If there was no formal agreement either way and you have been working these hours since...read more
I have submitted a flexible working request to my boss, who ignored it. After the statutory four weeks I had to remind my boss and finally got a meeting after seven weeks. My request was met with a refusal. I felt that the reasons for it weren’t fair so I have appealed the decision. Two weeks have passed and I have not heard anything about it. I have e-mailed the director to ask about it three days ago, but have not heard back anything yet. What should I do?
There is a statutory procedure laid down in relation to employee requests for flexible working. In summary, on receiving a request for flexible working from an employee (which must be in writing), the employer must adhere to the following timelines:
Arrange a meeting with the employee within 28 days of receiving the application to discuss the request. The employee can be accompanied by a work colleague if they so wish.
Notify the employee of their decision within 14 days of the date of the meeting. This notification will either accept the request and establish a start date, or confirm a compromise agreed at the meeting, or reject the request and set out clear business reasons for the rejection together with notification of the appeals process.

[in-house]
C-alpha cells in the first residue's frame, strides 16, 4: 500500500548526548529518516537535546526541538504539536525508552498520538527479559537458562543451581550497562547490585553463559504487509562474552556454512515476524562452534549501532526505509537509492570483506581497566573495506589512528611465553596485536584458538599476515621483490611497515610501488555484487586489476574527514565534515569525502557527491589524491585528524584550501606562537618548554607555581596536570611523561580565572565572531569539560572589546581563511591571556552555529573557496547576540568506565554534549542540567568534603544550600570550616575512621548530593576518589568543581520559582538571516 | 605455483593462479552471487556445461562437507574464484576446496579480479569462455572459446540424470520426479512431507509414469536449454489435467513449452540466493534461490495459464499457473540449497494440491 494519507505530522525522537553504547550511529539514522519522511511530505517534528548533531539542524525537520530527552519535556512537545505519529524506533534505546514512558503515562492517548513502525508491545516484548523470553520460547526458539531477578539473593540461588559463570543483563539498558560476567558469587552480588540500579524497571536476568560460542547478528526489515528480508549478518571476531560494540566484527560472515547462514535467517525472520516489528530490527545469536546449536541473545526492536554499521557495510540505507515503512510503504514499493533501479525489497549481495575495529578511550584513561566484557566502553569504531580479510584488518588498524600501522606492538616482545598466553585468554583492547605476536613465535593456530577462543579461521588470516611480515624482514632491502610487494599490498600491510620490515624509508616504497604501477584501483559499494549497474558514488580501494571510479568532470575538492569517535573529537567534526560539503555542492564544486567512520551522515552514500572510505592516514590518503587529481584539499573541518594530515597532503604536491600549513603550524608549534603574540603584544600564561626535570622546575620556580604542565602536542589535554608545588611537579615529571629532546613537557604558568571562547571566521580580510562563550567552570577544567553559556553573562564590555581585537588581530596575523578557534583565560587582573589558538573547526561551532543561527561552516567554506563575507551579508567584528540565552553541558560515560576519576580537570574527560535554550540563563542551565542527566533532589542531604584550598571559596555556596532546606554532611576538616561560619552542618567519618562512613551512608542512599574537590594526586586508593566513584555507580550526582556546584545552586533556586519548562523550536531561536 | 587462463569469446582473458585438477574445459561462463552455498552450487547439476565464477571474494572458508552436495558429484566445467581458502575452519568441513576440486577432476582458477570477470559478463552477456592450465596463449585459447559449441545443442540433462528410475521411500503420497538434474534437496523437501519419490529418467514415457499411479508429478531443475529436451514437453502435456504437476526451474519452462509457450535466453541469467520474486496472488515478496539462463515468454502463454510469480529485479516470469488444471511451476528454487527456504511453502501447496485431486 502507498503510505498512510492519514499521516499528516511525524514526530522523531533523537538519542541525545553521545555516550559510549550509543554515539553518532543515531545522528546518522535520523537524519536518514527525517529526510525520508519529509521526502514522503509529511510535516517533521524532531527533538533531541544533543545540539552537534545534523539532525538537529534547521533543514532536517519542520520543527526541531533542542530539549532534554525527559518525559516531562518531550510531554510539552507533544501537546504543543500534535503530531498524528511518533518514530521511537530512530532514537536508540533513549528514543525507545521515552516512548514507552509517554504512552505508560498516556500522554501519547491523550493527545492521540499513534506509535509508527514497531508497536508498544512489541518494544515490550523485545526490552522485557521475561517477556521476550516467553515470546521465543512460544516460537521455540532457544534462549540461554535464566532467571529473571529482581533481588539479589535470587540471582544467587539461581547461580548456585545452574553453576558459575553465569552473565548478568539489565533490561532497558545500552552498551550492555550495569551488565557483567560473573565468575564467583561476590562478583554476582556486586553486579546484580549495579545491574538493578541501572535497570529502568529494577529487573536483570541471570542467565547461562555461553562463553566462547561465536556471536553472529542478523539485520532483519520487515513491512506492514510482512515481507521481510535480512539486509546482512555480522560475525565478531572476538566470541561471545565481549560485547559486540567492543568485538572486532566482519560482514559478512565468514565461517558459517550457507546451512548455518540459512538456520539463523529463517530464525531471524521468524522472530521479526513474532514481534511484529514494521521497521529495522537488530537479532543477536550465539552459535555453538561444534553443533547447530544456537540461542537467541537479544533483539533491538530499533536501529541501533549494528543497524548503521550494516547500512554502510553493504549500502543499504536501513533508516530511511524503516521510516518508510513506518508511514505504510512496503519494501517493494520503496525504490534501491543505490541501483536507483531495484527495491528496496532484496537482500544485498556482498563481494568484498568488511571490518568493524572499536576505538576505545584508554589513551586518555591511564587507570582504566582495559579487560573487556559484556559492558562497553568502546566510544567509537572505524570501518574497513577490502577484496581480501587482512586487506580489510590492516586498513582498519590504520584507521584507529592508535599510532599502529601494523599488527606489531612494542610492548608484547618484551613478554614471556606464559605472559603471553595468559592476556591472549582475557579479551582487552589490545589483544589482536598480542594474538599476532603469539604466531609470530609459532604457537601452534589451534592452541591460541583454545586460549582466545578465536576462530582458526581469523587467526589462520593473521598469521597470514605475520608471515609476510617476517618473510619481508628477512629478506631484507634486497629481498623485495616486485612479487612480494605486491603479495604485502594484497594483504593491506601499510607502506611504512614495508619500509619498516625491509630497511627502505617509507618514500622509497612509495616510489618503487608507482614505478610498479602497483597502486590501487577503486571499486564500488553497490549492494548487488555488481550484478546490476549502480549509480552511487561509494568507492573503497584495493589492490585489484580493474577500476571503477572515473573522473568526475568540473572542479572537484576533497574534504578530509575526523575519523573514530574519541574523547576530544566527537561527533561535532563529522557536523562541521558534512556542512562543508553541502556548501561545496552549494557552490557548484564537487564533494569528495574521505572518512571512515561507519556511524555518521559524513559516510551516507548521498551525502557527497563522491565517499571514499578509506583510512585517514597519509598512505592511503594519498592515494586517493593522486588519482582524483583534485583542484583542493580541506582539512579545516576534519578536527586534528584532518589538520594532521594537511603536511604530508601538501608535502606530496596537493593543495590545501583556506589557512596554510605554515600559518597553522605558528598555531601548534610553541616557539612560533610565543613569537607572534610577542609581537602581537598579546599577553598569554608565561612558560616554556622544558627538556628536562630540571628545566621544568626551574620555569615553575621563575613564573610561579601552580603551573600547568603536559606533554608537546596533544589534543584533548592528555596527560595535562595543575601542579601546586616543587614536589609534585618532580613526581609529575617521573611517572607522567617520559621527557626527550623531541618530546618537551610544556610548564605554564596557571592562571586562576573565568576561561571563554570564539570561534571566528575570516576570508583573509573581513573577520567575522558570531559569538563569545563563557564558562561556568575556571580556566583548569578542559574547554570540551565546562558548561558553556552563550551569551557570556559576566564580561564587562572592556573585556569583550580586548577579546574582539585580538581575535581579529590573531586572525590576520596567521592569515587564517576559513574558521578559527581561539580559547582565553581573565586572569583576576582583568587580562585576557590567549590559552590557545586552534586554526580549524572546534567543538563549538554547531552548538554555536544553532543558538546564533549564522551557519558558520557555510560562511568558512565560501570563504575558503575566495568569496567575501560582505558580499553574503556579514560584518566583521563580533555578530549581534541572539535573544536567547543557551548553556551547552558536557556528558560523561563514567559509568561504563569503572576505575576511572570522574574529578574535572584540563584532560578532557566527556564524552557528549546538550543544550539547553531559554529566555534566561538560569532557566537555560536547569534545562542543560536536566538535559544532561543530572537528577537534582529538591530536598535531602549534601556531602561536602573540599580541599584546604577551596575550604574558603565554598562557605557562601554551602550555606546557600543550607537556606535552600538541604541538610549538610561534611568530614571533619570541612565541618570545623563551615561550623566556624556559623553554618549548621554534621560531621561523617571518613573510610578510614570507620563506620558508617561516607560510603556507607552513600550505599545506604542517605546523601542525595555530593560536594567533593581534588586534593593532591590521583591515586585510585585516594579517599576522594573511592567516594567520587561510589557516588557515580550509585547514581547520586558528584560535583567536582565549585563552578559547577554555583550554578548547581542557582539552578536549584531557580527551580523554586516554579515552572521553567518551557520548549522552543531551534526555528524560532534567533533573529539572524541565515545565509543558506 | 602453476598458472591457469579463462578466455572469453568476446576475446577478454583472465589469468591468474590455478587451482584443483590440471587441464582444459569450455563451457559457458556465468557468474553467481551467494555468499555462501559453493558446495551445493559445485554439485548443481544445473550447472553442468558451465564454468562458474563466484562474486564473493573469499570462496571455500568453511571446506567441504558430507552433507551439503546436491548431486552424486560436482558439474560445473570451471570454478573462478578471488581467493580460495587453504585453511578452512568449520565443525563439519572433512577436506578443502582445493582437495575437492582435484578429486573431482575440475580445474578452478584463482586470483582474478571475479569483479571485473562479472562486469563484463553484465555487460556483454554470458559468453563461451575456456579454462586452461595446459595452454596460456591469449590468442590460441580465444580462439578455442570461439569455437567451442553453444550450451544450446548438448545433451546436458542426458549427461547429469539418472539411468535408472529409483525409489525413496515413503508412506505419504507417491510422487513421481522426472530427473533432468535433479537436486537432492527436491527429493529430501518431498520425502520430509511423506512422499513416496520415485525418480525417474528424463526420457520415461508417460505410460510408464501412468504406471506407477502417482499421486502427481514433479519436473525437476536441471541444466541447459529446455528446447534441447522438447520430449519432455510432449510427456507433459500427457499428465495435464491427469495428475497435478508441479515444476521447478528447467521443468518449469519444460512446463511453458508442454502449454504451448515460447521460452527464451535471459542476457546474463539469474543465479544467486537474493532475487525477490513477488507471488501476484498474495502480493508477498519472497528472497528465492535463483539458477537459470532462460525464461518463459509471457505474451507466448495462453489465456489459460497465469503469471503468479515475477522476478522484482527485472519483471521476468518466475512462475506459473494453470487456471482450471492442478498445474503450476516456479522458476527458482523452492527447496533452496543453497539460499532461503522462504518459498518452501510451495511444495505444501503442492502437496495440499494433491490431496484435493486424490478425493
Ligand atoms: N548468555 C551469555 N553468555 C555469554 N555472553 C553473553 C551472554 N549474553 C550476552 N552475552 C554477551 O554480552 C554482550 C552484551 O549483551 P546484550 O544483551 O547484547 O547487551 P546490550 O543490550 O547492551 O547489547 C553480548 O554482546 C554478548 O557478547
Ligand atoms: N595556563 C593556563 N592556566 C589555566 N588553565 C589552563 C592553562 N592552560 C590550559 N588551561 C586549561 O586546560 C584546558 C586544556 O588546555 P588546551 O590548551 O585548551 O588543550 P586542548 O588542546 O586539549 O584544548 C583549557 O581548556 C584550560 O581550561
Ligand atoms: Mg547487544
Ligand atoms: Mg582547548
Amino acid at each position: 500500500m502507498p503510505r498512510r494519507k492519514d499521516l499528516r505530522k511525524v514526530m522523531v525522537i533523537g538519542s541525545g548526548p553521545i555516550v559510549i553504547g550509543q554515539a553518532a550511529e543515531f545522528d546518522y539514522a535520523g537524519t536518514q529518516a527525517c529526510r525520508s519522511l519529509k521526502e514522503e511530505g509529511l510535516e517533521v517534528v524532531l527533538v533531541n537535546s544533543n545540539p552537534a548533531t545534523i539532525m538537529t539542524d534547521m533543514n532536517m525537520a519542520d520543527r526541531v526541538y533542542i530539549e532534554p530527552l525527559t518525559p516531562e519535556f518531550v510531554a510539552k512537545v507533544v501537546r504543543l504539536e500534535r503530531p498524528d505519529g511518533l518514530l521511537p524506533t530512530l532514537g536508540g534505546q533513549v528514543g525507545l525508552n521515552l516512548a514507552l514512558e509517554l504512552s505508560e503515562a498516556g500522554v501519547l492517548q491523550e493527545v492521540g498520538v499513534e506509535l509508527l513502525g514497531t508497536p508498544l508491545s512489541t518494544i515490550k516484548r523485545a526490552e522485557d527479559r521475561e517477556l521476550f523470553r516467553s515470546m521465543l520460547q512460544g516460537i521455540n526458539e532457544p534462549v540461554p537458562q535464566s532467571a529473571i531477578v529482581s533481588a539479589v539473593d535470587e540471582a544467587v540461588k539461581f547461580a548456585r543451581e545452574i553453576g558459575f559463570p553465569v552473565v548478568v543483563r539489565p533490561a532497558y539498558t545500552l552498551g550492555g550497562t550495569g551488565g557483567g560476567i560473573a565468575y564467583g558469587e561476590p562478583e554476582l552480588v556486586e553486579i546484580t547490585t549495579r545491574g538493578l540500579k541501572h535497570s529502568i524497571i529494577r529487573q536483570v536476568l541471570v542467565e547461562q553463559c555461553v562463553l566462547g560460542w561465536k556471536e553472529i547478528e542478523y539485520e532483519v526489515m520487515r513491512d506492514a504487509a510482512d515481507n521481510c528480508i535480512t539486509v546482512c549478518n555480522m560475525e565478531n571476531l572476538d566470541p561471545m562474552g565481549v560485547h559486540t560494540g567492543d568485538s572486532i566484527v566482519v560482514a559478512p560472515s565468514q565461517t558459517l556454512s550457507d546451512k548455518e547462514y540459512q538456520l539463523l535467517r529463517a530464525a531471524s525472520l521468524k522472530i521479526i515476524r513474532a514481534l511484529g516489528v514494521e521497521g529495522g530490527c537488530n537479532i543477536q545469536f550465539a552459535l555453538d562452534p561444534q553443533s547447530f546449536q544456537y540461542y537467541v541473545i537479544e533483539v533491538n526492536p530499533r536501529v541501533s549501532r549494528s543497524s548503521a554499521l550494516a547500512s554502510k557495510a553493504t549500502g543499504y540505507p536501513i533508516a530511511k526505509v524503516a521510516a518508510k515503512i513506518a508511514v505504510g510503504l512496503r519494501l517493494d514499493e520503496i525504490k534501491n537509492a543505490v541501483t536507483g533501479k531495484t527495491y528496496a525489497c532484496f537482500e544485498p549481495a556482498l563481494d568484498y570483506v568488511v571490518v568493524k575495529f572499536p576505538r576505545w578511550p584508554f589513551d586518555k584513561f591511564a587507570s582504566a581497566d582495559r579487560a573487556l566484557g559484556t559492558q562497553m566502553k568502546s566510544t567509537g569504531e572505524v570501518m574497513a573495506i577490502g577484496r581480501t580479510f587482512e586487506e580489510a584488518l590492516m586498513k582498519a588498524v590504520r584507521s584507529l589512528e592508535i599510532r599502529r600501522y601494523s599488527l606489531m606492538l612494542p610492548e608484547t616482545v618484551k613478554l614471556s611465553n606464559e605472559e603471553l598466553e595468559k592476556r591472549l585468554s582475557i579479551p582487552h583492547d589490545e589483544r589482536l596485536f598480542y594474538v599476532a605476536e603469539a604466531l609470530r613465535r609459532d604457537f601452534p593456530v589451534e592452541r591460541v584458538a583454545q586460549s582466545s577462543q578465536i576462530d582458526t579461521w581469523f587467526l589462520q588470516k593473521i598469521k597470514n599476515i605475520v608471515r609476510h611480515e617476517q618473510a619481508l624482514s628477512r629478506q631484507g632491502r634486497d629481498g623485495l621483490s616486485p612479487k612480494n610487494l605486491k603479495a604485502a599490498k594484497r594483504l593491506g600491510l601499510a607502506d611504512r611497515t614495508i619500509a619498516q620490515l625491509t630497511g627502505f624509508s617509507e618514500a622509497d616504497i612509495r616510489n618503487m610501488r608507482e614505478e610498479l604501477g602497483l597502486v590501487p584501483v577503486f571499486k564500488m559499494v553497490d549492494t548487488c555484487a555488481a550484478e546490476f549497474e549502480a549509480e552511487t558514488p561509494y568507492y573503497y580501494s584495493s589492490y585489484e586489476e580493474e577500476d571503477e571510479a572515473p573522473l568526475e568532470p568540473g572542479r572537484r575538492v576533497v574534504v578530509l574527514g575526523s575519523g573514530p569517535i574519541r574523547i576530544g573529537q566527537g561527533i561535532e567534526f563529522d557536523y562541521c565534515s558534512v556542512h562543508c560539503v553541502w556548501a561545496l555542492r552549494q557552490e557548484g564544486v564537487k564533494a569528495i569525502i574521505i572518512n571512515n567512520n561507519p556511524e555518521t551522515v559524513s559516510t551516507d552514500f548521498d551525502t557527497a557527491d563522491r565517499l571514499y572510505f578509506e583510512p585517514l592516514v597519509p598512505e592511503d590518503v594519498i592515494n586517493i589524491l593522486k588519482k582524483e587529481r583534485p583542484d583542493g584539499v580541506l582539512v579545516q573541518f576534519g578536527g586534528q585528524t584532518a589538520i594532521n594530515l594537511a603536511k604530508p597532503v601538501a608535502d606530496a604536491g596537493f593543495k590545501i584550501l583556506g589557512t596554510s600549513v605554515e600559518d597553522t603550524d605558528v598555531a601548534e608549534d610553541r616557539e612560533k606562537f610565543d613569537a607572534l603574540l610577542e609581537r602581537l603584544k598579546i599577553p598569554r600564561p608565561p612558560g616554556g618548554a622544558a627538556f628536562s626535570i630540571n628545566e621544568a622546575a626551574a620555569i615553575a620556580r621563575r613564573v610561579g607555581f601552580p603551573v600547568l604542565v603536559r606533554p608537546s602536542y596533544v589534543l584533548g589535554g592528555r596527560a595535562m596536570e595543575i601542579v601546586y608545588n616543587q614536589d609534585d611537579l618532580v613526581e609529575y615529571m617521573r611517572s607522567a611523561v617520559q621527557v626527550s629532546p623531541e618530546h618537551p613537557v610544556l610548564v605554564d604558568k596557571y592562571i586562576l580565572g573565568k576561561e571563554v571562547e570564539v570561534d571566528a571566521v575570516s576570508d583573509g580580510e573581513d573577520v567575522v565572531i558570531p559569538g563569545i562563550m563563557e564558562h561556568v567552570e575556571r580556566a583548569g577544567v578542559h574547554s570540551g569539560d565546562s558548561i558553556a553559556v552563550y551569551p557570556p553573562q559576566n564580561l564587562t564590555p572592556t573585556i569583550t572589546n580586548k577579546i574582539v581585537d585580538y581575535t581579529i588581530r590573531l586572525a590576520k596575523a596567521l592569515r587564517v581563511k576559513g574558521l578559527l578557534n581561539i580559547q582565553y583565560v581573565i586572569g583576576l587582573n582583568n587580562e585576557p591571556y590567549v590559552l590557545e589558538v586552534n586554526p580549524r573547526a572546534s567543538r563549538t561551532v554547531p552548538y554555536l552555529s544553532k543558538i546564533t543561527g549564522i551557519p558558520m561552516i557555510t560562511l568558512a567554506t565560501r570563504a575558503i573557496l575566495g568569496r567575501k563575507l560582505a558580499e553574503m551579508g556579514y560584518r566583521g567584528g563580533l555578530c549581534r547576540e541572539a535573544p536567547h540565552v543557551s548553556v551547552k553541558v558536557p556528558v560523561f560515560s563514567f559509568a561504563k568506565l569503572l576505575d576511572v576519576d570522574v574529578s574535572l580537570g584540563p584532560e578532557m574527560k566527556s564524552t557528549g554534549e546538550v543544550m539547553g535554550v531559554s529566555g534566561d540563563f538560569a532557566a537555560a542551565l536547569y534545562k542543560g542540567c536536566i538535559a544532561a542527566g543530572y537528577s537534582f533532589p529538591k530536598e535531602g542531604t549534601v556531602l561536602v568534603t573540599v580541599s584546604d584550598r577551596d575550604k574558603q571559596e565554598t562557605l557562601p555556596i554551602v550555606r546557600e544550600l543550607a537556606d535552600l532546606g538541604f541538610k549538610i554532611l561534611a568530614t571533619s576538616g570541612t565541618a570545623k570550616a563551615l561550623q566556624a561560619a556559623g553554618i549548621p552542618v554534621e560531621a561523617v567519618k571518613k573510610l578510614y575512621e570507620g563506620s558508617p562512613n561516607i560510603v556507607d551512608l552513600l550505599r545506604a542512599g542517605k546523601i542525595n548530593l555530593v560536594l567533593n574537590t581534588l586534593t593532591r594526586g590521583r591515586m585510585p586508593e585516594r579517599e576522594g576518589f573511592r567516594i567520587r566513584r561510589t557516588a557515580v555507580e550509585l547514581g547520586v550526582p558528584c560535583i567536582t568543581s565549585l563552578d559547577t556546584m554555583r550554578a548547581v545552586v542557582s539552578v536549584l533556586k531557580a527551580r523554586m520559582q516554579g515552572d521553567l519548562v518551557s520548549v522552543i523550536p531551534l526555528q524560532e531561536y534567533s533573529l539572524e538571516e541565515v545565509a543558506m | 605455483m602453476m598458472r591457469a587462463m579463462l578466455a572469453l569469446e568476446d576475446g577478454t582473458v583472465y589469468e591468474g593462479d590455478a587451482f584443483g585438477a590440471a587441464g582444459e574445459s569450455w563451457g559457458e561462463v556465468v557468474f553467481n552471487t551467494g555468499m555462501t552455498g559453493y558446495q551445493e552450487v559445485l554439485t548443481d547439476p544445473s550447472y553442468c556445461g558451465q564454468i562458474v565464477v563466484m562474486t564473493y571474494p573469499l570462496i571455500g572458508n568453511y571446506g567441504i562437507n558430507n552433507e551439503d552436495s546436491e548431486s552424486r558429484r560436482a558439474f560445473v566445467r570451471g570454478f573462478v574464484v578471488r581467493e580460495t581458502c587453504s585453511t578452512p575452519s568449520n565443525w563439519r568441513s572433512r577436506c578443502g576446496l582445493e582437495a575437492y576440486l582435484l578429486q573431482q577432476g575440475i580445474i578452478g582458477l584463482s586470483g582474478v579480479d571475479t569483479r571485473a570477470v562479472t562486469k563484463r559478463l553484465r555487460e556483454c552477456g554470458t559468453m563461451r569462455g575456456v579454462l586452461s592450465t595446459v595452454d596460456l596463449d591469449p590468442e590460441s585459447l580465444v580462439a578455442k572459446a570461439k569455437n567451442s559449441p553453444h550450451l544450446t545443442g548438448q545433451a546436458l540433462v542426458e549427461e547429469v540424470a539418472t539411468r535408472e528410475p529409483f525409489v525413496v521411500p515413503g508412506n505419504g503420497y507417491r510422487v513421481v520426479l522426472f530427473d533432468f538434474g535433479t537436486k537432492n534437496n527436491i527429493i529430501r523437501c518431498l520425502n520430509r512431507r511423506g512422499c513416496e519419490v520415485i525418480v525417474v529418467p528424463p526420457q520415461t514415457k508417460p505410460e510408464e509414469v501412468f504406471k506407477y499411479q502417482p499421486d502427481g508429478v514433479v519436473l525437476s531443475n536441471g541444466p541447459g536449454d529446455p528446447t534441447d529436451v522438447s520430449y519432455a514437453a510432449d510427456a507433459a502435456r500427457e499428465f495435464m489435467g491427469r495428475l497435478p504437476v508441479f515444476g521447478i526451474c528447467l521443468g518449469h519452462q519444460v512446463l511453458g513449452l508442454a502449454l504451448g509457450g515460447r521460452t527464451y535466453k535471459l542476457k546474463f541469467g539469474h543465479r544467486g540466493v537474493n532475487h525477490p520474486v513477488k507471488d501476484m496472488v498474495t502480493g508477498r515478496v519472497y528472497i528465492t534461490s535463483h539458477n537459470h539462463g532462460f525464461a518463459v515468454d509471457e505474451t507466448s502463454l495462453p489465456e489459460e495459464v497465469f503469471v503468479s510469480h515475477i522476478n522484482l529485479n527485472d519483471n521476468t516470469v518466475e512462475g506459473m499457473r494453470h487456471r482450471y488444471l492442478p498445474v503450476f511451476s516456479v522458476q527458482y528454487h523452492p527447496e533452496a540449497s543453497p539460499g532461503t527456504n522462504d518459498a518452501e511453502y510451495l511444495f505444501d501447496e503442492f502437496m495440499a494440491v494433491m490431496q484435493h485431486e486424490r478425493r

There is a right to appeal and the employer must arrange to hear the employee’s appeal within 14 days of being informed of the employee’s decision to appeal. The employee must be allowed to be accompanied by a work colleague if they so wish.
Notify the employee of the decision on the appeal within 14 days after the date of the meeting.
Employers can decline applications based on several criteria and they would need to objectively justify why they weren’t prepared to accept your request.
It appears your employer may not have followed the statutory process. As you have reminded them of statutory guidelines, you could submit a grievance using your company’s grievance procedure about their failure to stick to the statutory regulations, asking them to repeat the process properly. If they don’t do what they’re supposed to do, you can submit a tribunal claim. You will have much more success if you do that after you have exhausted all the internal channels for dispute resolution.
If you do take out a claim and it is successful, the tribunal may order your employer to reconsider the request and award maximum compensation of eight weeks’ pay.